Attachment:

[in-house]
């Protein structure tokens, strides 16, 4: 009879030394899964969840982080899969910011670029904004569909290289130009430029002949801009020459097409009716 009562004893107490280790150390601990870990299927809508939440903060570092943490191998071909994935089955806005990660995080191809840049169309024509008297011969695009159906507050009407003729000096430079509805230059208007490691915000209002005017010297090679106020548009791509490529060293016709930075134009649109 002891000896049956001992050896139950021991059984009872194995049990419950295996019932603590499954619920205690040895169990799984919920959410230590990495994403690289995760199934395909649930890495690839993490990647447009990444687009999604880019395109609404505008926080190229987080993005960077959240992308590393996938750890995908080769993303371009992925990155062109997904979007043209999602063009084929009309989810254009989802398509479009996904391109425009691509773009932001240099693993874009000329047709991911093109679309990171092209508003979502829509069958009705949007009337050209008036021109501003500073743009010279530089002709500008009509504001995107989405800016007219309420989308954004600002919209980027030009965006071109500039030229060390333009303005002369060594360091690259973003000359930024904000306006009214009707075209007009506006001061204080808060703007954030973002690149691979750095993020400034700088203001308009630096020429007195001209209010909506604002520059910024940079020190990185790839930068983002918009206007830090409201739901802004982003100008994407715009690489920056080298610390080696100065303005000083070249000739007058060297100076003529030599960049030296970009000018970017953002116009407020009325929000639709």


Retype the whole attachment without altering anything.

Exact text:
[in-house]
């Protein structure tokens, strides 16, 4: 009879030394899964969840982080899969910011670029904004569909290289130009430029002949801009020459097409009716 009562004893107490280790150390601990870990299927809508939440903060570092943490191998071909994935089955806005990660995080191809840049169309024509008297011969695009159906507050009407003729000096430079509805230059208007490691915000209002005017010297090679106020548009791509490529060293016709930075134009649109 002891000896049956001992050896139950021991059984009872194995049990419950295996019932603590499954619920205690040895169990799984919920959410230590990495994403690289995760199934395909649930890495690839993490990647447009990444687009999604880019395109609404505008926080190229987080993005960077959240992308590393996938750890995908080769993303371009992925990155062109997904979007043209999602063009084929009309989810254009989802398509479009996904391109425009691509773009932001240099693993874009000329047709991911093109679309990171092209508003979502829509069958009705949007009337050209008036021109501003500073743009010279530089002709500008009509504001995107989405800016007219309420989308954004600002919209980027030009965006071109500039030229060390333009303005002369060594360091690259973003000359930024904000306006009214009707075209007009506006001061204080808060703007954030973002690149691979750095993020400034700088203001308009630096020429007195001209209010909506604002520059910024940079020190990185790839930068983002918009206007830090409201739901802004982003100008994407715009690489920056080298610390080696100065303005000083070249000739007058060297100076003529030599960049030296970009000018970017953002116009407020009325929000639709």